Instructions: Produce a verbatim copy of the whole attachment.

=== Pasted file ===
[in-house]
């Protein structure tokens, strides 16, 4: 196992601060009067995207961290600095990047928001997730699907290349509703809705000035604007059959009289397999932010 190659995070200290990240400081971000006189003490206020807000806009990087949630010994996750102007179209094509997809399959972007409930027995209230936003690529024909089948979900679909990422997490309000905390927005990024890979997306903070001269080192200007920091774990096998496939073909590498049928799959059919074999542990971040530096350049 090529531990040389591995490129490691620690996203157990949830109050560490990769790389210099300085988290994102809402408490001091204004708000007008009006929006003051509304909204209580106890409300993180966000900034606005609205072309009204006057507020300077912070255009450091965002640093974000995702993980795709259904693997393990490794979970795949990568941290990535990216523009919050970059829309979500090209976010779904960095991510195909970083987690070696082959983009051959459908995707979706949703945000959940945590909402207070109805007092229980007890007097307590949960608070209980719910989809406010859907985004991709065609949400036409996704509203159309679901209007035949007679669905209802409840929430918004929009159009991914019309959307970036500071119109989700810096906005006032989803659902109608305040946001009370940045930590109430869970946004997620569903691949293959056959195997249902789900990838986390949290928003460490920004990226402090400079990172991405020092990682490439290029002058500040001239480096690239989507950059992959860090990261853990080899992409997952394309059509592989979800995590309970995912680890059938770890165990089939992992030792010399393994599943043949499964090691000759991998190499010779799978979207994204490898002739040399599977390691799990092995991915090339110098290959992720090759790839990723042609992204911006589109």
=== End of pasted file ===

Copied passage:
[in-house]
């Protein structure tokens, strides 16, 4: 196992601060009067995207961290600095990047928001997730699907290349509703809705000035604007059959009289397999932010 190659995070200290990240400081971000006189003490206020807000806009990087949630010994996750102007179209094509997809399959972007409930027995209230936003690529024909089948979900679909990422997490309000905390927005990024890979997306903070001269080192200007920091774990096998496939073909590498049928799959059919074999542990971040530096350049 090529531990040389591995490129490691620690996203157990949830109050560490990769790389210099300085988290994102809402408490001091204004708000007008009006929006003051509304909204209580106890409300993180966000900034606005609205072309009204006057507020300077912070255009450091965002640093974000995702993980795709259904693997393990490794979970795949990568941290990535990216523009919050970059829309979500090209976010779904960095991510195909970083987690070696082959983009051959459908995707979706949703945000959940945590909402207070109805007092229980007890007097307590949960608070209980719910989809406010859907985004991709065609949400036409996704509203159309679901209007035949007679669905209802409840929430918004929009159009991914019309959307970036500071119109989700810096906005006032989803659902109608305040946001009370940045930590109430869970946004997620569903691949293959056959195997249902789900990838986390949290928003460490920004990226402090400079990172991405020092990682490439290029002058500040001239480096690239989507950059992959860090990261853990080899992409997952394309059509592989979800995590309970995912680890059938770890165990089939992992030792010399393994599943043949499964090691000759991998190499010779799978979207994204490898002739040399599977390691799990092995991915090339110098290959992720090759790839990723042609992204911006589109």